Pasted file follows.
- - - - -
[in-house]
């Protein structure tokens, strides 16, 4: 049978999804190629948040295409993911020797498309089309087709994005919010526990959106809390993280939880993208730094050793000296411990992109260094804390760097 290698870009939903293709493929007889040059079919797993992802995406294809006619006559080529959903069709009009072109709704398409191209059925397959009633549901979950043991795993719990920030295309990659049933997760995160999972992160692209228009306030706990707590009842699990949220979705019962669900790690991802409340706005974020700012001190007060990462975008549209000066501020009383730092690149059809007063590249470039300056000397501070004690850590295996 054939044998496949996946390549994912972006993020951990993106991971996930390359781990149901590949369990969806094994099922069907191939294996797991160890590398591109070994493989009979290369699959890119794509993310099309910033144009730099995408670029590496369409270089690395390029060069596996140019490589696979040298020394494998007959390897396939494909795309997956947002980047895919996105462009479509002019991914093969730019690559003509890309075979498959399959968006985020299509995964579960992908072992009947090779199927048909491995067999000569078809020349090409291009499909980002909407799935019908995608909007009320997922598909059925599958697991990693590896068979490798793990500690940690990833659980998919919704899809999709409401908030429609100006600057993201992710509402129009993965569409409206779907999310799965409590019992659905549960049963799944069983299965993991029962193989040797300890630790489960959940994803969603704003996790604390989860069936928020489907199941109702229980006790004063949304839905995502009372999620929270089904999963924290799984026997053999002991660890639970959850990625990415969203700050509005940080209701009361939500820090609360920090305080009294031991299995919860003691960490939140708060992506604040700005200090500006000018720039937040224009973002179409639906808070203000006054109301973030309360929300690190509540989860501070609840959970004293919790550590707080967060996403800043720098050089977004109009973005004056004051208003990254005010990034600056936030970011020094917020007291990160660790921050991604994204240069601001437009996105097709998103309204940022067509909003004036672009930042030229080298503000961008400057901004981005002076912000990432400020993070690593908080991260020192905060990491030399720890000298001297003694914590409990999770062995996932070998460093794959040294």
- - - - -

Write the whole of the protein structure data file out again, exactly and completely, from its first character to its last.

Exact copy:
[in-house]
């Protein structure tokens, strides 16, 4: 049978999804190629948040295409993911020797498309089309087709994005919010526990959106809390993280939880993208730094050793000296411990992109260094804390760097 290698870009939903293709493929007889040059079919797993992802995406294809006619006559080529959903069709009009072109709704398409191209059925397959009633549901979950043991795993719990920030295309990659049933997760995160999972992160692209228009306030706990707590009842699990949220979705019962669900790690991802409340706005974020700012001190007060990462975008549209000066501020009383730092690149059809007063590249470039300056000397501070004690850590295996 054939044998496949996946390549994912972006993020951990993106991971996930390359781990149901590949369990969806094994099922069907191939294996797991160890590398591109070994493989009979290369699959890119794509993310099309910033144009730099995408670029590496369409270089690395390029060069596996140019490589696979040298020394494998007959390897396939494909795309997956947002980047895919996105462009479509002019991914093969730019690559003509890309075979498959399959968006985020299509995964579960992908072992009947090779199927048909491995067999000569078809020349090409291009499909980002909407799935019908995608909007009320997922598909059925599958697991990693590896068979490798793990500690940690990833659980998919919704899809999709409401908030429609100006600057993201992710509402129009993965569409409206779907999310799965409590019992659905549960049963799944069983299965993991029962193989040797300890630790489960959940994803969603704003996790604390989860069936928020489907199941109702229980006790004063949304839905995502009372999620929270089904999963924290799984026997053999002991660890639970959850990625990415969203700050509005940080209701009361939500820090609360920090305080009294031991299995919860003691960490939140708060992506604040700005200090500006000018720039937040224009973002179409639906808070203000006054109301973030309360929300690190509540989860501070609840959970004293919790550590707080967060996403800043720098050089977004109009973005004056004051208003990254005010990034600056936030970011020094917020007291990160660790921050991604994204240069601001437009996105097709998103309204940022067509909003004036672009930042030229080298503000961008400057901004981005002076912000990432400020993070690593908080991260020192905060990491030399720890000298001297003694914590409990999770062995996932070998460093794959040294």